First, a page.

Published on October 1, 2013 at 4:23 AM
Children who are extremely overweight achieve lower math grades and attend German upper secondary school (Gymnasium) less frequently, is shown by a study, undertaken by the WZB Berlin Social Science Center (WZB). For the first time, it has been proved that obesity regardless of the students social background influences school performance. Previously, it was only known that people with lower education had a tendency to suffer from weight issues. In Germany 15 percent of children and young people between the ages of 3 to 17 are overweight, and about 6 percent are obese.
In their study, WZB's researchers Marcel Helbig and Stefanie Jähnen examine how weight and obesity influence grades in mathematics and German in primary school as well as the student's transition to upper secondary school, the gymnasium.
While overweight children do not perform worse in math, obese girls and boys achieve a "good" or "very good" math grade less frequently. The likelihood of getting grade 1 or 2 is 10 or 11 percent points lower compared to children of normal weight. Furthermore, because obese girls are bullied more often, they show lower self-confidence which leads to more behavior problems. For boys no "bully effect" was found. However obese boys also suffer from lower self-confidence, which partly explains the lower math grades. The influence of obesity on math grades is not effected by whether a child is healthy, to what extent they exercise or participate in sports or how much TV they watch.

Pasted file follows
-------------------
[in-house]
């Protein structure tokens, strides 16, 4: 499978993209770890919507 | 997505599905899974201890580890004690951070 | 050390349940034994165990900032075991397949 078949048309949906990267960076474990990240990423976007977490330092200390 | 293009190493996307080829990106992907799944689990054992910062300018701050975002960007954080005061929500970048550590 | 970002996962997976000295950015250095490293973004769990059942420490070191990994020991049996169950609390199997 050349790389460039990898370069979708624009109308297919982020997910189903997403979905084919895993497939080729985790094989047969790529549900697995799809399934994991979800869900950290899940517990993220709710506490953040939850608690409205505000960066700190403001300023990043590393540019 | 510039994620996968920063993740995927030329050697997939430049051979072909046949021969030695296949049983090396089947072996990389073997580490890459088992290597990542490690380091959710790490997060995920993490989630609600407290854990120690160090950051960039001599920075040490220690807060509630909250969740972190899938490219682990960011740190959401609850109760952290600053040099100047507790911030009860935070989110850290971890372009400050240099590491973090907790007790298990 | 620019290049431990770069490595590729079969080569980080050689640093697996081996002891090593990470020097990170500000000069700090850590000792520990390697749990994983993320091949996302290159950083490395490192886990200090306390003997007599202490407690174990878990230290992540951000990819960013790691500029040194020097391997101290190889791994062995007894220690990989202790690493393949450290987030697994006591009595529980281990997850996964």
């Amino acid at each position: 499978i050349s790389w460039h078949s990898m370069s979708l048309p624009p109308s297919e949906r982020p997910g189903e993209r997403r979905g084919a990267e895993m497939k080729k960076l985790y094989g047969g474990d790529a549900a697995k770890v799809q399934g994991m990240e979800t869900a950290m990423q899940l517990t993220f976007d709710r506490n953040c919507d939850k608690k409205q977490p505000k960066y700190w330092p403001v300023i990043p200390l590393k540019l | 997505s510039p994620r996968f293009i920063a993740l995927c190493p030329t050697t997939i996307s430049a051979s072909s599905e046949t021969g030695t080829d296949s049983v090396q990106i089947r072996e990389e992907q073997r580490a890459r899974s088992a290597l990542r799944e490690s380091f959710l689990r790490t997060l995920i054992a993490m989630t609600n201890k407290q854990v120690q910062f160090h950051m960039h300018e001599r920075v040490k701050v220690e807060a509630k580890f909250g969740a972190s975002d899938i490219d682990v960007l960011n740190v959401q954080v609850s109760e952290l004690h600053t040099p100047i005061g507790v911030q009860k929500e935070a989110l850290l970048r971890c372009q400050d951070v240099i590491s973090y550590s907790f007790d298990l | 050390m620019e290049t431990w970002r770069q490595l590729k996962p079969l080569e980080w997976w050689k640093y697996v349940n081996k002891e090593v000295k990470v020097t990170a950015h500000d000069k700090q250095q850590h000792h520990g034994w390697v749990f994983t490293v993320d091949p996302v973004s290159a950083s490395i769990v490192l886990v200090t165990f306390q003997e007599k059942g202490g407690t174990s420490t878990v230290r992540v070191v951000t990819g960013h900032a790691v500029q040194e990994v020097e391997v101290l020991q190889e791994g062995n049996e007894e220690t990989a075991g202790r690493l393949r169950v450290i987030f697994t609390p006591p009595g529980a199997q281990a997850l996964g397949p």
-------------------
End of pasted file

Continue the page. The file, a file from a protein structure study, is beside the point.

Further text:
Obese girls and boys attend upper secondary school (Gymnasium) less frequently. The same effect is reported for overweight boys. Whether lower math grades or other factors cause this outcome has not been fully clarified in the study. Possibly, teachers perceive obese children as less competent and recommend them less frequently for gymnasium, or perhaps parents have lower confidence in those children and send them to a upper secondary school less often.
The study used data from the German Health Interview and Examination Survey for Children and Adolescents (KiGGS), conducted by the Robert Koch Institute as well as data from Mikrozensus 2009, a representative individual and household survey.
Source: WZB Berlin Social Science Center